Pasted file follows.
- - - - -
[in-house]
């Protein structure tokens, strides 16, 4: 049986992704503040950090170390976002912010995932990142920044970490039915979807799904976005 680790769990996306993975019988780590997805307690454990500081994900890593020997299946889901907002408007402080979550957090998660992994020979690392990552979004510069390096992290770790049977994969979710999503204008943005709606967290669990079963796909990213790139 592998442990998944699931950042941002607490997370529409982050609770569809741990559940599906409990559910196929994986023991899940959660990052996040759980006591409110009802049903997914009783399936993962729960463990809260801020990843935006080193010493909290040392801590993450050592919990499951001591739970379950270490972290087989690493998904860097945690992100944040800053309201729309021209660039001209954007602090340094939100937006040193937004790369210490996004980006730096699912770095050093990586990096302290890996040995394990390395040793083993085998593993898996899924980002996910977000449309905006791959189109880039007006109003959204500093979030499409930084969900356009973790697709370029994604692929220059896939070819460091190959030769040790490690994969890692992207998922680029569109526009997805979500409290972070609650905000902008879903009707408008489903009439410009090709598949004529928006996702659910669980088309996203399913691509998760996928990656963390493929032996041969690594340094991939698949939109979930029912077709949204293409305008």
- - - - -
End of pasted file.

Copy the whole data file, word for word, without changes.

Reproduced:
[in-house]
């Protein structure tokens, strides 16, 4: 049986992704503040950090170390976002912010995932990142920044970490039915979807799904976005 680790769990996306993975019988780590997805307690454990500081994900890593020997299946889901907002408007402080979550957090998660992994020979690392990552979004510069390096992290770790049977994969979710999503204008943005709606967290669990079963796909990213790139 592998442990998944699931950042941002607490997370529409982050609770569809741990559940599906409990559910196929994986023991899940959660990052996040759980006591409110009802049903997914009783399936993962729960463990809260801020990843935006080193010493909290040392801590993450050592919990499951001591739970379950270490972290087989690493998904860097945690992100944040800053309201729309021209660039001209954007602090340094939100937006040193937004790369210490996004980006730096699912770095050093990586990096302290890996040995394990390395040793083993085998593993898996899924980002996910977000449309905006791959189109880039007006109003959204500093979030499409930084969900356009973790697709370029994604692929220059896939070819460091190959030769040790490690994969890692992207998922680029569109526009997805979500409290972070609650905000902008879903009707408008489903009439410009090709598949004529928006996702659910669980088309996203399913691509998760996928990656963390493929032996041969690594340094991939698949939109979930029912077709949204293409305008």